• Kathleen Fletcher from the University of Francisco surveyed 117 of her current students and alumni from the University of San Francisco's nonprofit masters and certificate program about the impact that the downturn in the economy has had on their job and nonprofit organizations. Here are some of her interesting findings:
    -21% were laid off or furloughed from a nonprofit job in the last 12 months.
    -50% of the organizations had not cut back on services or laid off staff.
    -Over 50% of the respondents had seen a decrease in funding from individuals,
    corporations, and foundations.
    -55% had their job role partially or entirely changed as a result of the economy
    -43% were concerned about future of their job.
    -Many mentioned their degree/certificate program was helpful in getting and keeping
    their jobs.
  • Jennifer Alexander and Jeffrey Brudney from Cleveland State University shared about a pilot study they had conducted with nine hospital HR directors about the competencies that managers should posses across sectors. The developed a list of competencies from MBA, public admin, and nonprofit curriculum. Many of these managers expressed the importance of soft-skills, team skills, and skills for specific jobs. They also found that financial management skills was an important competency for managers to possess.
  • Roseanne Mirabella from Seton Hall University and SueAnn Strom from American Humanics reviewed undergraduate nonprofit course syllabi and weekly course content. They compared these syllabi to the American Humanics competencies and NACC undergraduate guidelines. This study has important implications for the American Humanics certificate program in determining how much certain competency are being taught and which competencies should be covered more in the course syllabi.
  • Connie Campbell from CV Interventions, Scott Helm from University of Missouri, Kansas City and SueAnn Strom from American Humanics discussed a two part study. They surveyed the participants of the American Humanics Next Gen internship and the impact that internship had A) on the nonprofit employers and B) on student success. American Humanics is located at 63 campuses, and the next gen internship has placed 600 interns so far. I did not write down the survey response rate, however, out of the x# of respondents 52 interns were currently employed. Scott and Connie discussed how the internship provided signaling (one party conveys some meaningful information about itself to another party) to employers that Next Gen interns were more prepared for the job that other candidates. On the student side, interns felt their internships made them more prepared to work in national affiliate organizations (e.g. Red Cross, YMCA, Volunteers of America) rather than local unaffiliated agencies. Scott also spoke about where the American Humanics certificate program was housed, whether it was in a specific department or spanned across many departments.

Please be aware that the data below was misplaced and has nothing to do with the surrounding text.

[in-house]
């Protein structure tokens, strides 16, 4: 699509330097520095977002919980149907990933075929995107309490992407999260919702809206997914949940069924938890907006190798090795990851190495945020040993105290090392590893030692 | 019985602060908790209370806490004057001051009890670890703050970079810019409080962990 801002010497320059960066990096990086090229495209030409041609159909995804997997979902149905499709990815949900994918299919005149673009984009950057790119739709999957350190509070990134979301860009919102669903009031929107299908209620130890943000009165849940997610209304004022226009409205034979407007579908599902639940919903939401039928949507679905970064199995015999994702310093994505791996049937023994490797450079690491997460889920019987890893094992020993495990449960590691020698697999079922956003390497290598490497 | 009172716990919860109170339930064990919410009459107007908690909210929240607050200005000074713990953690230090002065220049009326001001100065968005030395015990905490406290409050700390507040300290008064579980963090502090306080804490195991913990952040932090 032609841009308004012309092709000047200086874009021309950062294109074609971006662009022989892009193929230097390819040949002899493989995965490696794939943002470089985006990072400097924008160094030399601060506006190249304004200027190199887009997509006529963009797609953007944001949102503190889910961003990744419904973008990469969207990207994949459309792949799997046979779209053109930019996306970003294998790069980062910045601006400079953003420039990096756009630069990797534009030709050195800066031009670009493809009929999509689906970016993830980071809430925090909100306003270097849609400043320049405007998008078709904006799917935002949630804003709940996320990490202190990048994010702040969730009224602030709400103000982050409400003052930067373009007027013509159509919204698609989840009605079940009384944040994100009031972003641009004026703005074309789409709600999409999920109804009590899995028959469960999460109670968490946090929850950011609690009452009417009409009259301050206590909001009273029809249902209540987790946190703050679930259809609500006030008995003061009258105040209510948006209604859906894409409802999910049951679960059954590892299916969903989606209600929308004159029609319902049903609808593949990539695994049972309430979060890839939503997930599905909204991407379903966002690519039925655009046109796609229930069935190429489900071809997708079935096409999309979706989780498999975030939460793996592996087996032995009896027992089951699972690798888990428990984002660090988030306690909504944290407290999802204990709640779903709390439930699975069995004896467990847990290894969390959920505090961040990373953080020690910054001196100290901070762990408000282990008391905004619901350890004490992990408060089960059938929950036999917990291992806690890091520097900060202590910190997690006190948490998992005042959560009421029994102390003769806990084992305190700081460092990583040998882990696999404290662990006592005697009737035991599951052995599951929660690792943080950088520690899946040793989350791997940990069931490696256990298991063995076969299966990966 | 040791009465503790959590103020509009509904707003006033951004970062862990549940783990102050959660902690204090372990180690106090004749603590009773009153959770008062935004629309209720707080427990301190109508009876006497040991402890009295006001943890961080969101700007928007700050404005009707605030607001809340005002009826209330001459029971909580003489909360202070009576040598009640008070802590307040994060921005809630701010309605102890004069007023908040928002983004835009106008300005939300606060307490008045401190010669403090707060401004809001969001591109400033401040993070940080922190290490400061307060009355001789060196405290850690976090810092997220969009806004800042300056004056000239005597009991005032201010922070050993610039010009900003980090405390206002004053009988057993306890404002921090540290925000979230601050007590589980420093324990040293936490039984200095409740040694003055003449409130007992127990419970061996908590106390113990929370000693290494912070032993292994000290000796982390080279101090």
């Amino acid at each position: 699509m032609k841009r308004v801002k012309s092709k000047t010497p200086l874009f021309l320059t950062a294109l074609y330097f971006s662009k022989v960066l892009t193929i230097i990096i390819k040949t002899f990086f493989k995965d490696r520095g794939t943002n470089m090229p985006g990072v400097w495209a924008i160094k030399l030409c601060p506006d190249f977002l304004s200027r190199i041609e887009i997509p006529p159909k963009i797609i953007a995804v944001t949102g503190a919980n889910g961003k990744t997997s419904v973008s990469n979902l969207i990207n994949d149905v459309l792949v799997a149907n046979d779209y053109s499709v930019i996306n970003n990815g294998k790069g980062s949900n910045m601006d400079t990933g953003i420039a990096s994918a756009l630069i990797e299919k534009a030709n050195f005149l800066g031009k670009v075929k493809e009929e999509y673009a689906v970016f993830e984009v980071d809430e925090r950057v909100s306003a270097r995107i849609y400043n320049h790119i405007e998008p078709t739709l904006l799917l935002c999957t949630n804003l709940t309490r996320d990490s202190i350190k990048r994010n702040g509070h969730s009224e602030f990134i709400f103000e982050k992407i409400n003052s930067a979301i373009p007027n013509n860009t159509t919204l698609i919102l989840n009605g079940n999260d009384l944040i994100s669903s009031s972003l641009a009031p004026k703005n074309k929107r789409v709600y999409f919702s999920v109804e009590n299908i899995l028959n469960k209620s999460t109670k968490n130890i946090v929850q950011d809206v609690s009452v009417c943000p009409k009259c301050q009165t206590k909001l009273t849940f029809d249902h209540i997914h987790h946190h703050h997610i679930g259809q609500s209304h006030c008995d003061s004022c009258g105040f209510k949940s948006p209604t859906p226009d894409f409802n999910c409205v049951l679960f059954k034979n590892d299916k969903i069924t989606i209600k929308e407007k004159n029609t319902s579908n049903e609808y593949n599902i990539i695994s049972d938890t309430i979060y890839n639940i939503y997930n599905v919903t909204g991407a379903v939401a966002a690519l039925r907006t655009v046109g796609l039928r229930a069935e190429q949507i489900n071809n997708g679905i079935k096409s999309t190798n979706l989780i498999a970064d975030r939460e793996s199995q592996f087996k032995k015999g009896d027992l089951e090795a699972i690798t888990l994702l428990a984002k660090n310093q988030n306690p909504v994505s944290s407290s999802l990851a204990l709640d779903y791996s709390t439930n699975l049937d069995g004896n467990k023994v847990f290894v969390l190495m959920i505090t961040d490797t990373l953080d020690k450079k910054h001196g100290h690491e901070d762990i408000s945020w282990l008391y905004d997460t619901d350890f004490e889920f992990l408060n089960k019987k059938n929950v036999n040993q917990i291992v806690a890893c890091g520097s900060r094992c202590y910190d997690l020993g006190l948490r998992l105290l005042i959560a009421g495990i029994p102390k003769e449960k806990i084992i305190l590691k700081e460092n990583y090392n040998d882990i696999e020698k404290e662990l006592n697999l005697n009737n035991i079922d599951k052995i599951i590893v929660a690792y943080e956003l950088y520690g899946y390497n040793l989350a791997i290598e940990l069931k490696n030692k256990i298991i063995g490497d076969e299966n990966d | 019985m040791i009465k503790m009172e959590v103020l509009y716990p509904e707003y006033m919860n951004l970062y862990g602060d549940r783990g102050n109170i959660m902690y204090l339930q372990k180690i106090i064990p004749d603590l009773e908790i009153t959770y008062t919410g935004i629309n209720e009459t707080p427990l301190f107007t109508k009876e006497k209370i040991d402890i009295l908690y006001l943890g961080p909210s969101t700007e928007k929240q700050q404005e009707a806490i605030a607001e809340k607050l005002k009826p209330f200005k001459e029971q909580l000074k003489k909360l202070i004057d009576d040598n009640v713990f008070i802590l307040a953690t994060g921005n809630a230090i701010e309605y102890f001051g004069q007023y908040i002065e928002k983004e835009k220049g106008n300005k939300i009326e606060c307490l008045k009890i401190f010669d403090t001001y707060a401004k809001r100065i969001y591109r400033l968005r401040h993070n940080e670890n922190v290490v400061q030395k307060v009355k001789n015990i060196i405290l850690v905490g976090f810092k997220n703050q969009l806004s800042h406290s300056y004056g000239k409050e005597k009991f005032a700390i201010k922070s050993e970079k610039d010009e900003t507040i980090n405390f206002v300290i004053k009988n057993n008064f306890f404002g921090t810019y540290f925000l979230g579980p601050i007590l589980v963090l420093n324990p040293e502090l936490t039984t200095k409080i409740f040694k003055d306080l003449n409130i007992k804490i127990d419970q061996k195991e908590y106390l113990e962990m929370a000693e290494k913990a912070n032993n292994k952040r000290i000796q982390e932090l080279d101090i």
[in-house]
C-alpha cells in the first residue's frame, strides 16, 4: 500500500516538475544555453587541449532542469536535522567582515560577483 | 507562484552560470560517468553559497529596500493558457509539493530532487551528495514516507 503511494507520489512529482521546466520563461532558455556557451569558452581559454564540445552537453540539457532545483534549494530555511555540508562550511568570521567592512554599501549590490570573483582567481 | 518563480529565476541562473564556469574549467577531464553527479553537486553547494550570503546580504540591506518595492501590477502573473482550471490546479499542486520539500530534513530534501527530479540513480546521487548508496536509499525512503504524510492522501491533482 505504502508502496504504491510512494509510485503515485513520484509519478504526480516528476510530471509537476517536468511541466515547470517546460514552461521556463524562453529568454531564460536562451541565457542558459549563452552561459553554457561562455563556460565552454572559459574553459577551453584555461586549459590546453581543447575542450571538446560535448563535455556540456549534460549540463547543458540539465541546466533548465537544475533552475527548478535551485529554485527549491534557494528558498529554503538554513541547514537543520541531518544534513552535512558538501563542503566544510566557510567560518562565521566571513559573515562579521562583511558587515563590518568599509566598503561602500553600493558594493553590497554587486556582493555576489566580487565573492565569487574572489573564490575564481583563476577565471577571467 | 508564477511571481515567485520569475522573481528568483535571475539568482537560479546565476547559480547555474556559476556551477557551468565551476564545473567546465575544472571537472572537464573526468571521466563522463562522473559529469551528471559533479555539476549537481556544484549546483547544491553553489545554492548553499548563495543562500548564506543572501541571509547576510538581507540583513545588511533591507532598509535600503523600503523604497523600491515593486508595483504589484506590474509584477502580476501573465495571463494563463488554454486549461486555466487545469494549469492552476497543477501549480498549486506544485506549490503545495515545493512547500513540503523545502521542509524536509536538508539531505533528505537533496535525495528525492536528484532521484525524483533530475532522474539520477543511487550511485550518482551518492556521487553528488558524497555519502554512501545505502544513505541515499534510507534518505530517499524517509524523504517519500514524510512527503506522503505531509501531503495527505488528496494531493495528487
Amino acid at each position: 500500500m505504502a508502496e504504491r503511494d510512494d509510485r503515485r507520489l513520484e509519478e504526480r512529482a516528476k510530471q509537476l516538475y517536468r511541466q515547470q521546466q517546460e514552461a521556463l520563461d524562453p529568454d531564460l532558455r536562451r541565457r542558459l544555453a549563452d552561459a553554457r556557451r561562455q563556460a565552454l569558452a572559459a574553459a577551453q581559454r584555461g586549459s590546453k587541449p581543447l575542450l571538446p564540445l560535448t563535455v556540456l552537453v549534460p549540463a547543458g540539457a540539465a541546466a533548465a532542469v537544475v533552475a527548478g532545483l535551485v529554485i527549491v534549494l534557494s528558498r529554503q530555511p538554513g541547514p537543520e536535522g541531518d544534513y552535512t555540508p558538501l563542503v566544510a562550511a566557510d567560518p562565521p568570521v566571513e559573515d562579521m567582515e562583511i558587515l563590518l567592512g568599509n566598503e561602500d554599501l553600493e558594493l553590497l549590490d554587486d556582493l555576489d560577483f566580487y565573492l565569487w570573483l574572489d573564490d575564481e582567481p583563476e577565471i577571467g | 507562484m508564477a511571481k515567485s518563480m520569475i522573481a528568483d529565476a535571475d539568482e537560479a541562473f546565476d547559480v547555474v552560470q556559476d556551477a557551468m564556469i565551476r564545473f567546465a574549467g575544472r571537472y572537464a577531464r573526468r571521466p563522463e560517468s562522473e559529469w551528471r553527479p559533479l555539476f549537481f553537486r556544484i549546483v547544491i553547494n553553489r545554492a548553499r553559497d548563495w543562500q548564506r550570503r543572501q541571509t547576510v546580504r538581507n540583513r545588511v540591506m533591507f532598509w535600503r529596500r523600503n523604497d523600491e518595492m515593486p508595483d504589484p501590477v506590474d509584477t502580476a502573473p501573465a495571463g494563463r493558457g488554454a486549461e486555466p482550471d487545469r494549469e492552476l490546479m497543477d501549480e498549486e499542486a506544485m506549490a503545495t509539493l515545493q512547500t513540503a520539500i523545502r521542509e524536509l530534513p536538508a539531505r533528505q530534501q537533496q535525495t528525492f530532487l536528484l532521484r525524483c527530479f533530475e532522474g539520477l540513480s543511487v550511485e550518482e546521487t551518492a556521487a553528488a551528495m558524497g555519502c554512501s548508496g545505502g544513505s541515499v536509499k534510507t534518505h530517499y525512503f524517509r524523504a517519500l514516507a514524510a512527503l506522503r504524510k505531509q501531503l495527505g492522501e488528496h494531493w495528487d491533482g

• Roseanne Mirabella from Seton Hall University and Mary McDonald from University of San Diego also assessed nonprofit masters course syllabi and weekly course content. They compared these syllabi to the NACC masters degree guidelines. The competencies listed the most were Fundraising, Nonprofit Management, and History and the competencies listed the least were Economics and Technology. Roseanne and Mary also expressed the importance of the relationship between each competency as well as the relationship of the competencies across Universities.
  • Jennifer Wade-Berg from Kennesaw State University and Judith Weisinger from New Mexico State University also looked at how diversity was being taught in the nonprofit masters course curriculum. They spoke about the importance of looking a diversity within the context of students becoming a global citizen and being culturally competent individuals. They encouraged programs to assess students' Intercultural Competencies when students enter the program and create diversity initiatives and opportunities for students to build up their intercultural competencies, more specifically, their perceptions, thoughts and actions.
My brief notes about these presentations do not do justice in explaining the importance this research has on the field of nonprofit management education as a whole. American Humanics just launched the Journal of Nonprofit Education and Leadership and I hope these studies will be included in the journal soon.

Thursday, November 19, 2009

Take-Away Points from Colloquy: “Challenges of Developing New Theory in Nonprofit and Voluntary Action Studies”

Guest Blog post from Taylor Peyton Roberts, University of San Diego.

Chair: Margaret Harris
Presenters:Jeff Brudney, Bob Donmoyer, Angela Eikenberry, Paul Kabalo, Lucas Meijs, Laurie Paarlberg, Jo Anne Schneider, Nidhi Srinivas

Although this session was so rich with discussion that it would be impossible for me to do it justice in a blog, the meeting was such a thought-provoking treat that I have been inspired to collectively summarize some key highlights: